About 30 miles to the north-east, a line devoted to King Coal - built collaboratively by the Hull & Barnsley and Great Central railways - overcame the River Don via Warmsworth bridge, comprising 600 tons of steel and cast iron. It’s a structure that is best photographed in sunshine to reveal the thousands of rivets that hold it all together.
In deepest Devon, the London & South Western Railway was obliged to build a branch to Great Torrington that the town didn’t justify. In the years before closure, the daily count of passengers on the route’s trains often totalled zero. But that shouldn’t detract from the engineering, the heaviest part involving the 196-yard Landcross Tunnel.
Glasgow is blessed with a labyrinth of subterranean passages but, in railway terms, the shortest-lived must surely have been Kelvindale Tunnel, a curvy little number that served Temple Gasworks, north-west of the city. Its operational status was retained for just 24 years, closing in 1920. Notable are its concrete portals, illustrative of how that era’s engineers were awakening to the material’s universal 'benefits'.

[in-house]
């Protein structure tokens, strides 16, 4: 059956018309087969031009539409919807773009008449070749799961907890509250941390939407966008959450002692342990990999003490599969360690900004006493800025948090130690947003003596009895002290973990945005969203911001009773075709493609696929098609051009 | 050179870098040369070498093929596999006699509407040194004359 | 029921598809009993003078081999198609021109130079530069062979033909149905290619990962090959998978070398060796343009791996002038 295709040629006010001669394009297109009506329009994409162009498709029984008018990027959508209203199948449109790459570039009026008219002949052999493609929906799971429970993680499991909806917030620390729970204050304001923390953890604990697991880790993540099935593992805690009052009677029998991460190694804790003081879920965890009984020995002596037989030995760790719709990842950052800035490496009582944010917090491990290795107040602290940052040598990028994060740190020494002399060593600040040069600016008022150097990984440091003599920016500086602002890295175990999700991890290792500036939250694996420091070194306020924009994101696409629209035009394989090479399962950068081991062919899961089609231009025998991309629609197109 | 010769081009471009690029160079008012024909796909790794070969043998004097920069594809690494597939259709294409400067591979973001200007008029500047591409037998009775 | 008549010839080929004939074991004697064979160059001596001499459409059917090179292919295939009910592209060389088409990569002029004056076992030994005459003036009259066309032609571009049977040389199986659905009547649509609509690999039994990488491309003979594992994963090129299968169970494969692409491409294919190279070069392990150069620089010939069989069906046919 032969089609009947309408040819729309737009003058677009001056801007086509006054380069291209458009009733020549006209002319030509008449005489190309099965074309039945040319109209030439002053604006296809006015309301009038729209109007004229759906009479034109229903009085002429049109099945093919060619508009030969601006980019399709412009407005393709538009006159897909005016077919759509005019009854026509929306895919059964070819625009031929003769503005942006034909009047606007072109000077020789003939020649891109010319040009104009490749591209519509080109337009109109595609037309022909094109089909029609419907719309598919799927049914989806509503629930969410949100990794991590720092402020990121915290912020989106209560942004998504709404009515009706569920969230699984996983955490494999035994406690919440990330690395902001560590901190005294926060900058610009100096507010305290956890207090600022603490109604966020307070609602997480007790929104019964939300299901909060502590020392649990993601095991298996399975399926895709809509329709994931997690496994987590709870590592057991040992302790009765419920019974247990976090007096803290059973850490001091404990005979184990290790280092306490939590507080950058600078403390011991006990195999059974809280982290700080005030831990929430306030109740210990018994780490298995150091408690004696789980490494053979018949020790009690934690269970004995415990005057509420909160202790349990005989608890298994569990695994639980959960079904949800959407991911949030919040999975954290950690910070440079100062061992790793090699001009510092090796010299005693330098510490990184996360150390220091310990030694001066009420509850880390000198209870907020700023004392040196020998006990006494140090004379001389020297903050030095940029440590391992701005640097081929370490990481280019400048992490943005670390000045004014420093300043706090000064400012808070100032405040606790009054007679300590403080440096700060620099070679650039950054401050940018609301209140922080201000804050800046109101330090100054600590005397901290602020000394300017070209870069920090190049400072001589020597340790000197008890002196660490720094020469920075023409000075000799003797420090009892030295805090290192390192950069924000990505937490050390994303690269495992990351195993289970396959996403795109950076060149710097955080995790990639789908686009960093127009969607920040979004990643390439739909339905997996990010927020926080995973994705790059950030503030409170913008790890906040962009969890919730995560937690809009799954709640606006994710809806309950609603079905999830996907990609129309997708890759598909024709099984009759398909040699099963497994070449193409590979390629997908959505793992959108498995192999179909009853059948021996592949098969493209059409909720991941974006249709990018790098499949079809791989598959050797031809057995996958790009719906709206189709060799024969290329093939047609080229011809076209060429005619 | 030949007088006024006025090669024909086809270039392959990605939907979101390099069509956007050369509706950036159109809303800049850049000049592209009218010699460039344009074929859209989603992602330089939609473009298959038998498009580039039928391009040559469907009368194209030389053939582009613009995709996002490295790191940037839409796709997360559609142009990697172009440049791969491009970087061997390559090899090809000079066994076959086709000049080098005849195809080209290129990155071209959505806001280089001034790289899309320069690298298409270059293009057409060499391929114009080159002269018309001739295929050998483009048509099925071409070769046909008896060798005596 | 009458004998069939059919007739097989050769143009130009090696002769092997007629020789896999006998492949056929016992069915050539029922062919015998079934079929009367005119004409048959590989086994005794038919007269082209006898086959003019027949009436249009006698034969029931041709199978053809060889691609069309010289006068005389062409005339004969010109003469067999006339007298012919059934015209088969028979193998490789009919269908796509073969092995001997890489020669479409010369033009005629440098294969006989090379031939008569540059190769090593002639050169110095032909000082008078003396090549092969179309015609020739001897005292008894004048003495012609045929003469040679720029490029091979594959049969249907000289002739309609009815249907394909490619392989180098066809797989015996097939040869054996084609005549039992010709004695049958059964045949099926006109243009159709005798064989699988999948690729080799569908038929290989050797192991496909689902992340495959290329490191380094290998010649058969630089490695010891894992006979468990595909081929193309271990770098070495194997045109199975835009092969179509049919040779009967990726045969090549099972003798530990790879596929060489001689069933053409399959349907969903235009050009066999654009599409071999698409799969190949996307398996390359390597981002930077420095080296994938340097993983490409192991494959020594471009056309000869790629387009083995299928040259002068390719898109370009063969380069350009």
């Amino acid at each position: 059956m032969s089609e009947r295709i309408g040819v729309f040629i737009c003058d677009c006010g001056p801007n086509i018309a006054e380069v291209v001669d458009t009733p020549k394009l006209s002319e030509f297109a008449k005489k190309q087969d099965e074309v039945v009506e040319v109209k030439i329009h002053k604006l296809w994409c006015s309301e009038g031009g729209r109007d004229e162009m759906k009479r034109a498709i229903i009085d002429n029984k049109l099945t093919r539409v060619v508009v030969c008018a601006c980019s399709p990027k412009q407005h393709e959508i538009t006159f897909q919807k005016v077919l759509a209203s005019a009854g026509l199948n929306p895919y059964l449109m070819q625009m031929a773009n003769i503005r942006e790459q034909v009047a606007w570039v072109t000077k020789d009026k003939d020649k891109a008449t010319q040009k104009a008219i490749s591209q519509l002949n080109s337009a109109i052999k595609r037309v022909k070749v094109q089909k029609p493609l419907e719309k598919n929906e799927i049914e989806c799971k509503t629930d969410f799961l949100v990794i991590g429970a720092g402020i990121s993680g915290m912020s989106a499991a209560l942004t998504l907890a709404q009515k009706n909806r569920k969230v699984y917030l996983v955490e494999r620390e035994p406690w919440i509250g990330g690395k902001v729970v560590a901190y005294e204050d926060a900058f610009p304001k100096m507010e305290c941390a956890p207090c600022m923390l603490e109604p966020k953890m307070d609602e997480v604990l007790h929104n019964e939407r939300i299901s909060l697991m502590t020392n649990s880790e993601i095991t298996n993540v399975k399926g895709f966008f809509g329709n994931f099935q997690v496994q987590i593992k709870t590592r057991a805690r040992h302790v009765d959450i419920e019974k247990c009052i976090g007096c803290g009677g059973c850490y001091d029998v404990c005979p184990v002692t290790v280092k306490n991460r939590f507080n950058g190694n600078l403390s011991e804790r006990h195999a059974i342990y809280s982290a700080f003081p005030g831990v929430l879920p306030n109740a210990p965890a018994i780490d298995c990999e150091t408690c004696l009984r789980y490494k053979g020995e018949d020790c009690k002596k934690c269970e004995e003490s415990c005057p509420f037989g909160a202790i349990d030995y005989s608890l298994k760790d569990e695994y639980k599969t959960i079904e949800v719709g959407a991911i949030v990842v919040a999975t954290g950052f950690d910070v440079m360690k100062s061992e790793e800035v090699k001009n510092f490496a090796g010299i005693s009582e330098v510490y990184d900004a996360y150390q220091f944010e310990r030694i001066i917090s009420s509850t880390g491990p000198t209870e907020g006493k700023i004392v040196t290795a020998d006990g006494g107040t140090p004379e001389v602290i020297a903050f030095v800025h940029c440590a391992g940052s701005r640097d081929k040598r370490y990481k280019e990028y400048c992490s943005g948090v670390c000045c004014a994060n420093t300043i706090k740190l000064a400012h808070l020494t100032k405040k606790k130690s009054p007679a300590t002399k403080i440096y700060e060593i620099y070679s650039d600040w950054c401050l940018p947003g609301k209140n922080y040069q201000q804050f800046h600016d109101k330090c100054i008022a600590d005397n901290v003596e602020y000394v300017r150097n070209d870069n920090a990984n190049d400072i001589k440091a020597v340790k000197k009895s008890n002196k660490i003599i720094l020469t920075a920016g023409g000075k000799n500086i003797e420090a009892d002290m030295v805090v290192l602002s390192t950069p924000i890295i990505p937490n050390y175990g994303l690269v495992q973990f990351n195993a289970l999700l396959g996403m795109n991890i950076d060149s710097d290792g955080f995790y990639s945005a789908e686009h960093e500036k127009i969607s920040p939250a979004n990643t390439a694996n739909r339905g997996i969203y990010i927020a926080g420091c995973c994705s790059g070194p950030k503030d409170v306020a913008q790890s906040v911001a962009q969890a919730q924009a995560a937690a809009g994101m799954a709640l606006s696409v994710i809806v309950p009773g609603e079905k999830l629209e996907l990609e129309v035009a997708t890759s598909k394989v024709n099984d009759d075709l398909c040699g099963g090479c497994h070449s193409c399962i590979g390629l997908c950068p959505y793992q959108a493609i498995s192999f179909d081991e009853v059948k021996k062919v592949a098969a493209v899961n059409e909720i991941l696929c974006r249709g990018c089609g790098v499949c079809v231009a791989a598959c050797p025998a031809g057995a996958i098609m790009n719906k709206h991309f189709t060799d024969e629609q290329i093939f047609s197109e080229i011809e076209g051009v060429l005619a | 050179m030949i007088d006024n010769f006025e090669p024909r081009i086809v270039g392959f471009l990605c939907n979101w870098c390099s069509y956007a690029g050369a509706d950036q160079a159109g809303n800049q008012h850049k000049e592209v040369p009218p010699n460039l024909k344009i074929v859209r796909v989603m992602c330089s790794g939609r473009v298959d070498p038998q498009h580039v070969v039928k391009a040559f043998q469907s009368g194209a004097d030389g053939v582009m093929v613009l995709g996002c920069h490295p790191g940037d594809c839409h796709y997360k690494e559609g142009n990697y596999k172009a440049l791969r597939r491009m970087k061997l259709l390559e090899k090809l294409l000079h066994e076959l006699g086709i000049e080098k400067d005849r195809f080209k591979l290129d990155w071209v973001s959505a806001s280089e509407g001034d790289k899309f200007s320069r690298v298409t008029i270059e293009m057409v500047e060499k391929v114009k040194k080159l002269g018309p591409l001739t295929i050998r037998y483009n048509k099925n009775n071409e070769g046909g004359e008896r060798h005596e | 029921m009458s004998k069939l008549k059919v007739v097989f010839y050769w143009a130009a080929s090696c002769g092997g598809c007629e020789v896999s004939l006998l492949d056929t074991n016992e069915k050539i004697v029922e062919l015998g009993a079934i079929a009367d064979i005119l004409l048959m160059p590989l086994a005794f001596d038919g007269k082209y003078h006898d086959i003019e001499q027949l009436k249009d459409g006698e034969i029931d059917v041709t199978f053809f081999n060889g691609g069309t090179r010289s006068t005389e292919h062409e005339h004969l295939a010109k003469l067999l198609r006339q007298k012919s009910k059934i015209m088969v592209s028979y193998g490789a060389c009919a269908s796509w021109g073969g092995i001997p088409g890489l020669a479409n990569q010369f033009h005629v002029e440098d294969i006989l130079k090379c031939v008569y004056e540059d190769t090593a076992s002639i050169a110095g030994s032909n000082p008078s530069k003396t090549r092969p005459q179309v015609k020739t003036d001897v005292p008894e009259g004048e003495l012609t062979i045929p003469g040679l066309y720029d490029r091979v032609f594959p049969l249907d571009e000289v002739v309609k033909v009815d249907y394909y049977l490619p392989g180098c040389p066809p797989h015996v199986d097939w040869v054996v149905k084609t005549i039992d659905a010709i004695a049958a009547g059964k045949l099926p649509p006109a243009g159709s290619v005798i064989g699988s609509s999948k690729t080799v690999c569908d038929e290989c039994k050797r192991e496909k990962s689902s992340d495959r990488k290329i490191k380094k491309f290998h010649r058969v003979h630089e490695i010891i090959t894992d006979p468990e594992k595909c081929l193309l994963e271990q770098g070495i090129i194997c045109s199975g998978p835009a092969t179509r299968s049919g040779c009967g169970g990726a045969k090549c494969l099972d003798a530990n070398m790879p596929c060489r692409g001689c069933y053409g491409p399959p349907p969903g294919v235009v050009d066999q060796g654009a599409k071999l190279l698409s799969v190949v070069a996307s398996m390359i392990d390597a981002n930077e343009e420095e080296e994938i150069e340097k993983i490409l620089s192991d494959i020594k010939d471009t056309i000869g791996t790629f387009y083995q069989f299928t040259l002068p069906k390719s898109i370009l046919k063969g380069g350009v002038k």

On 29th November 1844, the townfolk of Edinburgh were also awakening...but to tragedy. Four miners had been engulfed by floodwater which penetrated the heading they were driving for Scotland Street Tunnel. It was a dark day across the city, recorded eloquently by reporters from the Caledonian Mercury whose account we are reproducing.
This will be the last of Forgotten Relics’ monthly updates; they become seasonal from here on, with winter’s going live on 1st December. As compensation, November sees the launch of our 2015 Calendar for those who want a more frequent fix of disused structures to celebrate. Order yours by clicking here or follow the 2015 calendar link in the sidebar.